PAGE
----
14 January 2008

Plug-ins at Davis

UC Davis' Institute of Transportation Studies is doing a pilot project to measure consumer reactions to plug-in hybrids. Seems kinda like "duh" to me, but who knows what fabulous information they will uncover in two years at a cost of $3 million. Families that participate will supply feedback when using the cars.

Bottom Line: People are willing to use hybrids; it's just a matter of cost.


  1. The difference is that these aren't like Priuses where the owner doesn't know the difference operationally between a hybrid and a regular car. These cars are the kind you have to plug in to get the hybrid-part going. If people don't plug them in regularly, they don't work the way we'd like (although they still work physically, I think, because they also have a gas engine). There's also a big deal about what time of day the vehicles are plugged in. If the people plug in during the day, it increases electricity system load at the wrong time. If they plug in at night, they very nicely balance out the load. But N. just told me that in past trials, people have plugged in during the day - very bad if that's what would happen on a large scale. And hard to control.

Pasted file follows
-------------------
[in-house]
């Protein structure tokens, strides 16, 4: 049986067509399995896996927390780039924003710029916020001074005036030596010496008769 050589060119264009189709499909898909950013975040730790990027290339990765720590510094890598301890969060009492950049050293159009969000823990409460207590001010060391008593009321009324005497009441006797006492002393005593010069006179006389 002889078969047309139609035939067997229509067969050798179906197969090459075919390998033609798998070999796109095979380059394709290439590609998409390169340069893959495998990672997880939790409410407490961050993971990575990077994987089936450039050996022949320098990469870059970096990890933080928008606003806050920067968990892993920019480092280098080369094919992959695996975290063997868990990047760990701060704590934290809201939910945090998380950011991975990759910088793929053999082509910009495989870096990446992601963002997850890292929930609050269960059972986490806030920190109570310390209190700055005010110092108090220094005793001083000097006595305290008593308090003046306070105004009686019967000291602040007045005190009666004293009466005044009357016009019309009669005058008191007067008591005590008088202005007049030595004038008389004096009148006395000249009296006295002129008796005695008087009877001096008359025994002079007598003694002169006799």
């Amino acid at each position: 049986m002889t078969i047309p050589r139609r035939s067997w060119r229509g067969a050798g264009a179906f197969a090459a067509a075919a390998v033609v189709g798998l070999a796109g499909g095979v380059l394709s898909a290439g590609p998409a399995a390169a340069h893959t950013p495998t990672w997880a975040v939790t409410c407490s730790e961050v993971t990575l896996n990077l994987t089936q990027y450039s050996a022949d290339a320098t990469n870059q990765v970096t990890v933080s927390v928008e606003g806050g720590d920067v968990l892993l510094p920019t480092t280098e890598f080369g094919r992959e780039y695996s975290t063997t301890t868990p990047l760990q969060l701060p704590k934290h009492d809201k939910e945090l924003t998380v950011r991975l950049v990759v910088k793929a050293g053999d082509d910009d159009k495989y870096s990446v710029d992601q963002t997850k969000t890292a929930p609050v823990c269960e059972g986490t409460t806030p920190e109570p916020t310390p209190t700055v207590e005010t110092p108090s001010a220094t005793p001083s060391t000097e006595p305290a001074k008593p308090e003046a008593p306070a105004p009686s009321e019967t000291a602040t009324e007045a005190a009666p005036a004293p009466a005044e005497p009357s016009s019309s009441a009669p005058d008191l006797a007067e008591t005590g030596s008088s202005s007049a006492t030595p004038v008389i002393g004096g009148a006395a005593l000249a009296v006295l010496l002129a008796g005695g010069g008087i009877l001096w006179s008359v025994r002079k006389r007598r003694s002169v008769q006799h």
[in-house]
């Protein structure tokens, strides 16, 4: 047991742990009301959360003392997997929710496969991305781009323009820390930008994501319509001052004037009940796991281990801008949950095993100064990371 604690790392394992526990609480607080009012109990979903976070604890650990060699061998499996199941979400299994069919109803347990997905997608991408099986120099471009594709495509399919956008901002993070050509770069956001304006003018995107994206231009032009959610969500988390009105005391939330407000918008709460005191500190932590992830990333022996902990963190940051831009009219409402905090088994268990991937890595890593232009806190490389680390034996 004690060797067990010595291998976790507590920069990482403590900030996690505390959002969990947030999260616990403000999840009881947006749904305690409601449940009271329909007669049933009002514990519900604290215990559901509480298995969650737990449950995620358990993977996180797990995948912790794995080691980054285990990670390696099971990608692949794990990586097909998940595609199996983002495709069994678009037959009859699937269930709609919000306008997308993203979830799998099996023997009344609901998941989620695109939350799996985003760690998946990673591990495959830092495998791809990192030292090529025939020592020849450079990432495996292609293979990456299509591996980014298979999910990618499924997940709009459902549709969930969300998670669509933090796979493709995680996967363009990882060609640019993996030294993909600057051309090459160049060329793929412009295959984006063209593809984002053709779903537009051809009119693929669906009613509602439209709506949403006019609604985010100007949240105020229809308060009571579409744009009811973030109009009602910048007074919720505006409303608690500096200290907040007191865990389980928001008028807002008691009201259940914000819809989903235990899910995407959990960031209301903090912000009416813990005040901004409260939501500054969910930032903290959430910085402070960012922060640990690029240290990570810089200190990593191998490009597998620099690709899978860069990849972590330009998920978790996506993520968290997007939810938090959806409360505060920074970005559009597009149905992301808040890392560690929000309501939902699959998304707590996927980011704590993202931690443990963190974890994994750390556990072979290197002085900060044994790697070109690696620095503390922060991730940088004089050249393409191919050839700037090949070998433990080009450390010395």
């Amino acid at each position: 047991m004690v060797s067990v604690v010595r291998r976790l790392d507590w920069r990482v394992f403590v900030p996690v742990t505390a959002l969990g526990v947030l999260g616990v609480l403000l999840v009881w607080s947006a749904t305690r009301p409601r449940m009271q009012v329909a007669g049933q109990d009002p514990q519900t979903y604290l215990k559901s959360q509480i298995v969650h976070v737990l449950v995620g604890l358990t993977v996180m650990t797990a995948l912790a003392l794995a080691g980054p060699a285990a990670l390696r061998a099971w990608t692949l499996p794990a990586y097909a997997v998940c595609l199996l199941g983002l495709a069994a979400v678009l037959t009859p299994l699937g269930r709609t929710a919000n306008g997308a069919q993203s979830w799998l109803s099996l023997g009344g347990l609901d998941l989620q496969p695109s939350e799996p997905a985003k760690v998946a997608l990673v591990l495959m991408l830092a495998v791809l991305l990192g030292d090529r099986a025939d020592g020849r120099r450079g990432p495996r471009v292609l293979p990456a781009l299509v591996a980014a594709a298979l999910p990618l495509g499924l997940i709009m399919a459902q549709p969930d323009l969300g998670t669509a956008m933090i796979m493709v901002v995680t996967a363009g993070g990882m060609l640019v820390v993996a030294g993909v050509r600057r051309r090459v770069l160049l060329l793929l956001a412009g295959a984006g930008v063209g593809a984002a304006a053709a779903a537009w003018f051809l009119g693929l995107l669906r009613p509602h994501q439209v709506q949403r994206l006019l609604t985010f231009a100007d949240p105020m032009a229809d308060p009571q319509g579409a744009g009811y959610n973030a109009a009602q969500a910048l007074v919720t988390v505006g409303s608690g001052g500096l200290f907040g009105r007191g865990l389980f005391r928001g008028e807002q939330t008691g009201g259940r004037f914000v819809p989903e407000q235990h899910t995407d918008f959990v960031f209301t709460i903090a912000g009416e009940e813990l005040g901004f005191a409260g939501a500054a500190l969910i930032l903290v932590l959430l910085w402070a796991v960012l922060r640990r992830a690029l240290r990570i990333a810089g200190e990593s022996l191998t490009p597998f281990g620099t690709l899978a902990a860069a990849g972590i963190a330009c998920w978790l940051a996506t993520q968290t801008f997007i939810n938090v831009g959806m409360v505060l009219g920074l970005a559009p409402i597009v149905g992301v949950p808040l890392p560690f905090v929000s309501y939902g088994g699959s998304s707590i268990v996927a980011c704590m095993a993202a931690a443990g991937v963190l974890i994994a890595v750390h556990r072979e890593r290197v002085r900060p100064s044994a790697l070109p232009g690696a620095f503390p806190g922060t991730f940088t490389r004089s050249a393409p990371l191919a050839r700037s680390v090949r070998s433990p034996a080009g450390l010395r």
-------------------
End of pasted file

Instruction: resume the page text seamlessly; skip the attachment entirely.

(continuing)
2. ITS has received quite a bit of funding from CEC and I have heard estimates that up to 25% of the entire CEC PIER program funds may be tied up with the UC system. The problem is, no one is quite sure what or even how the public has benefited from all the "paper" studies. They have been grilled by the Legislator and I believe that the entire program is under some kind of investigation of improper use of state funds. As if all of this wasn't enough for the PIER program, when AB 118 passed, the legislature made sure that PIER was getting the message by transferring $10 million from the PIER program to another program. The funny thing is, it doesn't look like the other program knows what to do with the $120-$125million provided under AB 118 anyway.

    ITS will be in the front of everything for quite some time. The director of ITS sits on the board of the all mighty Air Resources Board and I believe that the adviser to the chairwoman is an ITS alumni. Pretty well connected and most importantly, when push comes to shove, they can produce.

    PHEV's have gained a lot of attention and some pretty big announcements by OEM's at the Detroit auto goes to show how competitive the landscape has become. But we have heard all of this before and if the estimate by AFS-Trinity of an $8500 incremental cost for their system under mass production is right, then that could be a big hurdle to climb out of. Everyone was so busy thinking that the competition for PHEV's was going to be between GM and Toyota that this as a surprise to some.


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